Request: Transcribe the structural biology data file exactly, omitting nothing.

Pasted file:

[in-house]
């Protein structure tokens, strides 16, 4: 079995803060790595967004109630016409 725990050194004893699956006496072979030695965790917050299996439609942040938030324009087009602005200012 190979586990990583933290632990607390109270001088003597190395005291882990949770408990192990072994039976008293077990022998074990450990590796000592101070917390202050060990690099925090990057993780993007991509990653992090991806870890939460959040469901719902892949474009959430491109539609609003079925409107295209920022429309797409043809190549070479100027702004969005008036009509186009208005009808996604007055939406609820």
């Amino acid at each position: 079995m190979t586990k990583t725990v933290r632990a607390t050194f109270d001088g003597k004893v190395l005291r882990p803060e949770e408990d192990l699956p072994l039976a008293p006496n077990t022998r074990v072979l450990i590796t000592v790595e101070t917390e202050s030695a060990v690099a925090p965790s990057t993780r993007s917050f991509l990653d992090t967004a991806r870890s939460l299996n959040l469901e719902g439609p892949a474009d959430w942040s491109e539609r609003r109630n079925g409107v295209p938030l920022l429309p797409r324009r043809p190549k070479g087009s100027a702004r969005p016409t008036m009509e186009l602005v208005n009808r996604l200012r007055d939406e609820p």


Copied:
[in-house]
């Protein structure tokens, strides 16, 4: 079995803060790595967004109630016409 725990050194004893699956006496072979030695965790917050299996439609942040938030324009087009602005200012 190979586990990583933290632990607390109270001088003597190395005291882990949770408990192990072994039976008293077990022998074990450990590796000592101070917390202050060990690099925090990057993780993007991509990653992090991806870890939460959040469901719902892949474009959430491109539609609003079925409107295209920022429309797409043809190549070479100027702004969005008036009509186009208005009808996604007055939406609820």
């Amino acid at each position: 079995m190979t586990k990583t725990v933290r632990a607390t050194f109270d001088g003597k004893v190395l005291r882990p803060e949770e408990d192990l699956p072994l039976a008293p006496n077990t022998r074990v072979l450990i590796t000592v790595e101070t917390e202050s030695a060990v690099a925090p965790s990057t993780r993007s917050f991509l990653d992090t967004a991806r870890s939460l299996n959040l469901e719902g439609p892949a474009d959430w942040s491109e539609r609003r109630n079925g409107v295209p938030l920022l429309p797409r324009r043809p190549k070479g087009s100027a702004r969005p016409t008036m009509e186009l602005v208005n009808r996604l200012r007055d939406e609820p």